Maximizing the value of corn stover

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Beneath the snow now blanketing Michigan’s corn fields lays a valuable but underused commodity: corn stover. The term “stover” refers to all of the leaf, stalk and cob tissue commonly left after grain harvest. Grain gets all of the attention, but only accounts for 50 percent of each corn crop by weight. This means that the average acre of corn in Michigan yields approximately four tons of stover material on an annual basis. Corn stover has traditionally been returned to the soil as an important source of organic matter and plant nutrients. Yet, increasingly tight margins in the crop and cattle sectors have some producers looking to capture additional value from this abundant co-product.

In some ways, harvest and feeding of corn stover seems perfectly simple. Volatility in hay and corn grain markets, made worse by the drought of 2012, has pushed livestock producers to seek out alternative forages. Due to its relative low cost and ubiquitous availability, corn stover is quickly gaining recognition as a viable option for a portion of the forage component in ruminant livestock rations. Corn stover’s greatest drawback is the fact that it contains only one-third the protein of average quality hay. Yet careful supplementation of stover with high protein feeds like forage brassicas or dry distiller grains can overcome this deficit.

However, it is important to remember that removing crop residue from the field has the potential to negatively impact long-term soil health. Stover protects the soil from the erosive forces of wind and water. It also returns carbon and nutrients to the soil as it is decomposed by soil biota. Fortunately, a tool known as the Lucas Soil Organic Matter Calculator now makes it possible to use baseline soil data and information regarding production practices like tillage, manure and cover crop use to predict how much corn stover could be removed without compromising soil health. Stover harvest activities should generally be concentrated on fields receiving abundant organic matter inputs in other forms.

Grazing is likely the simplest way to capture additional value from corn stover. An average acre of stover will feed a single cow for 30-45 days. Like any grazed forage, feed quality will decline every day animals are on stover and supplemental feeding will be necessary to maximize utilization. Yet extending the fall grazing season can be invaluable in years when forage yields are low and prices are high. Producers commonly face several obstacles to stover grazing including field location, fencing options and access to water. Despite these challenges, grazing is almost always more efficient than stover harvest, transport and manure hauling.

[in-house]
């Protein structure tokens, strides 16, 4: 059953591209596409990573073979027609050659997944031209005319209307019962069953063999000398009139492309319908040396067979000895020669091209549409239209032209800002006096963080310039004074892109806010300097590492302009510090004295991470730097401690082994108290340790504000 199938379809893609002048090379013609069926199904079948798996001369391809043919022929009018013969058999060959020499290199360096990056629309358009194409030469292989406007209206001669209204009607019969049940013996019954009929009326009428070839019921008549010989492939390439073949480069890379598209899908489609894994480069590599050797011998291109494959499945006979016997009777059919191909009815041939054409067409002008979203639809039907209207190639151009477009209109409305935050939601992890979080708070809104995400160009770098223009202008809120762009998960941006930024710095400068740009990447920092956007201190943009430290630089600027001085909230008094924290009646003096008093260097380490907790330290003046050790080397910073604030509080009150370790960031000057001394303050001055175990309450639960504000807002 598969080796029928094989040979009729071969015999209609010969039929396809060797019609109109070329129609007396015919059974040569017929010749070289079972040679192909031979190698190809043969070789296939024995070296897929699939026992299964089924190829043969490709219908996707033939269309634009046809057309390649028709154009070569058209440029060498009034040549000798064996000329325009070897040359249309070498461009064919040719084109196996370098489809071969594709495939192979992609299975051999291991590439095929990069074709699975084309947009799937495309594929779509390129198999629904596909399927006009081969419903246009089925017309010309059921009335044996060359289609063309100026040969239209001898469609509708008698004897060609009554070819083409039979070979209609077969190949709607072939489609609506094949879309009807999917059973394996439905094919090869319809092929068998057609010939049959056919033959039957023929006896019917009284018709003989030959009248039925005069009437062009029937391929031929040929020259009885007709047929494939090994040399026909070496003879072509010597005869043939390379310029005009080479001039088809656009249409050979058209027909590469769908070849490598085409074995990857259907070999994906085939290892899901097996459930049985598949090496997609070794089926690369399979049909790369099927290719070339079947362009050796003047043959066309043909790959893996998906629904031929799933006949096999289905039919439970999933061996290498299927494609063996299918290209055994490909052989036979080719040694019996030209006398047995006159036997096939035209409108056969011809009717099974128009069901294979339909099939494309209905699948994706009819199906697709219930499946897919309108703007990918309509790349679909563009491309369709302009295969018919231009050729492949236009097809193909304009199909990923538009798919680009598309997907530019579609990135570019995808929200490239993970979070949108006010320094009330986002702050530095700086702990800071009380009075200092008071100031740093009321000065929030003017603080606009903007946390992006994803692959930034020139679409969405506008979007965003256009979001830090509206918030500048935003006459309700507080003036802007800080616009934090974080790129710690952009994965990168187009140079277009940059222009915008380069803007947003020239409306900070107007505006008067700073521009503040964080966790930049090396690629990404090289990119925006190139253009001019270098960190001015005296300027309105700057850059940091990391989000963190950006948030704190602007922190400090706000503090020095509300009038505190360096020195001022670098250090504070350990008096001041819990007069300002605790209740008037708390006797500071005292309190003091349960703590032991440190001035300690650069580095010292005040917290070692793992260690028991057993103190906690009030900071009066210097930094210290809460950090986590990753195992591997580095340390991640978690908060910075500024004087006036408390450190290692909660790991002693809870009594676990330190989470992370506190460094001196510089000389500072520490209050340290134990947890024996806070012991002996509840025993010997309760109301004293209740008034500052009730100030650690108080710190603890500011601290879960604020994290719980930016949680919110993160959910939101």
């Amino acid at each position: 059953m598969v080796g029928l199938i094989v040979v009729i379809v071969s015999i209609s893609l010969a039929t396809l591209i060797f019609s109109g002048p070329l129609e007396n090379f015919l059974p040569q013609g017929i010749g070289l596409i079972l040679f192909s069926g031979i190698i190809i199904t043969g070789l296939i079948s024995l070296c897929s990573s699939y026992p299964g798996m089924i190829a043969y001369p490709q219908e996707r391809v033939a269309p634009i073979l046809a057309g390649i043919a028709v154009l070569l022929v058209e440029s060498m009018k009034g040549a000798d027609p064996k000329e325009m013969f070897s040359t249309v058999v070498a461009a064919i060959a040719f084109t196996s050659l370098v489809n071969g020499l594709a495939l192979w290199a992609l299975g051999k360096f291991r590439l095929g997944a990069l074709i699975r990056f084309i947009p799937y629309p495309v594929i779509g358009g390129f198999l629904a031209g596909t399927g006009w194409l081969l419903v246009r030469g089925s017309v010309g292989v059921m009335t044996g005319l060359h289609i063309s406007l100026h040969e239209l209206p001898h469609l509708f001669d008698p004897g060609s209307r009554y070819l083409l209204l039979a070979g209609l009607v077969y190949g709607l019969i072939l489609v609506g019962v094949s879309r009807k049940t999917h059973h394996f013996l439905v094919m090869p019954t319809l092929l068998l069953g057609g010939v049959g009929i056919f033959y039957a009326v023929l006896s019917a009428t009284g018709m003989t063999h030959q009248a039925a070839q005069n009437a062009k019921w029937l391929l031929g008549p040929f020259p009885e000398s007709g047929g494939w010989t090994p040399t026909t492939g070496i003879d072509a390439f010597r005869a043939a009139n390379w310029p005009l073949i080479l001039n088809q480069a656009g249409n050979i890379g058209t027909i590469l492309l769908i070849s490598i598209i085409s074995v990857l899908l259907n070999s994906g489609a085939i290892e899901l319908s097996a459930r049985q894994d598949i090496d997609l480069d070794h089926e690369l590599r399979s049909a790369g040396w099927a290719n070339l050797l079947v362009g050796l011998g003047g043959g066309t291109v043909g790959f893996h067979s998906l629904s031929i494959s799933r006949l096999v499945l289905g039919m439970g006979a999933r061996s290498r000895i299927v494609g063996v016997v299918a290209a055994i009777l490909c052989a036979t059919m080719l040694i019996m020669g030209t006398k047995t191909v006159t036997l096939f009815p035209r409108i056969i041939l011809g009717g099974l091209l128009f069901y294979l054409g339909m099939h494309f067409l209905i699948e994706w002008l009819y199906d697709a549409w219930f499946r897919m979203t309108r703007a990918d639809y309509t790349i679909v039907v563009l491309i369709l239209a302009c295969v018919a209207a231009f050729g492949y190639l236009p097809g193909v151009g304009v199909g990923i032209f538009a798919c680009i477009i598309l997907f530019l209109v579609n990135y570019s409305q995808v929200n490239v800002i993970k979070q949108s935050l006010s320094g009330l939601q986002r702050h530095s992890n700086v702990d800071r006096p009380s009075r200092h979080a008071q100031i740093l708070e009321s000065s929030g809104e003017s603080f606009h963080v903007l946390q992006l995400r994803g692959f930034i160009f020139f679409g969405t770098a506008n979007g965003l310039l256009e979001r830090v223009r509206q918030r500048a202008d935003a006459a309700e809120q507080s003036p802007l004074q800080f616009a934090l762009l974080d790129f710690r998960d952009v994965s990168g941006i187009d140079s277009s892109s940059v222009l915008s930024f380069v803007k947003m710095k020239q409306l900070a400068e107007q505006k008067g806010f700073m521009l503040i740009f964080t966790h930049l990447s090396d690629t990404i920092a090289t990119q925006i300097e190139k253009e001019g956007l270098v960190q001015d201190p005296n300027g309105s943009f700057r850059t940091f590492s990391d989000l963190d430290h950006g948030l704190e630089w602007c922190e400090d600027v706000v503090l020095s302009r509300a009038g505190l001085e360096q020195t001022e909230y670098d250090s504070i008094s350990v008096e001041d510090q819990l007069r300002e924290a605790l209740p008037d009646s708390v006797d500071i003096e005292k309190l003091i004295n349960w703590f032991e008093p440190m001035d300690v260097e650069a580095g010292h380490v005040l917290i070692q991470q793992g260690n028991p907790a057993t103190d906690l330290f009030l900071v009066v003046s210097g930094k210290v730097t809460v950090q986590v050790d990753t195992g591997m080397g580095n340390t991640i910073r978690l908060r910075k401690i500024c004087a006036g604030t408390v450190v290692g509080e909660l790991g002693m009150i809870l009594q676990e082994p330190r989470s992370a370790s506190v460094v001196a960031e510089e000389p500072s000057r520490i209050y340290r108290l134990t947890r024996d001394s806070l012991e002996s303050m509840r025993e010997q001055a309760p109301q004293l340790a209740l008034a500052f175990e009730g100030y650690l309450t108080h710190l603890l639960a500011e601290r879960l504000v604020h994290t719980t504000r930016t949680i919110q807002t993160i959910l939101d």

Mechanical stover harvest is facilitated by using a stalk shredding-type combine head during grain harvest and removing the chaff spreader from the rear of the combine. If a stripper head is used, an additional flail shredder or discbine pass will generally be required. Specialized combine attachments have been developed to windrow corn stover, but they are not necessary for a successful harvest. Raking may or may not be recommended based on an individual’s yield goal or the crop’s moisture level. While baling for dry storage can work in ideal circumstances, stover is often too wet to preserve in this manner. Ensiling chopped or baled material is often the best approach and also improves stover’s feed value.

At an average removal rate of two tons per acre, the fertilizer value of corn stover and equipment costs associated with harvest together total about $59 per ton. This is a great improvement over the current market value of $150 per ton for hay. Even with protein supplementation, a stover based ration could save $0.71 per head per day, or $127.61 per cow over a standard 181-day winter feeding period. Despite the potential savings, Michigan State University Extension recommends using ration balancing software when deciding how much stover to feed.

Corn stover has long been an important resource on the farm, but the number of ways it can be used is expanding. In addition to harvest as forage, the recent construction of ligno-cellulosic ethanol biorefineries in the Midwest has created market opportunities for corn farmers to sell stover biomass for processing into liquid fuel. Three ethanol plants in the central Corn Belt are now in the process of contracting with farmers to supply approximately 275,000 tons of corn stover per facility in 2014. These emerging markets provide practical ways for Michigan corn growers to extract additional value from their product and remain competitive.

References


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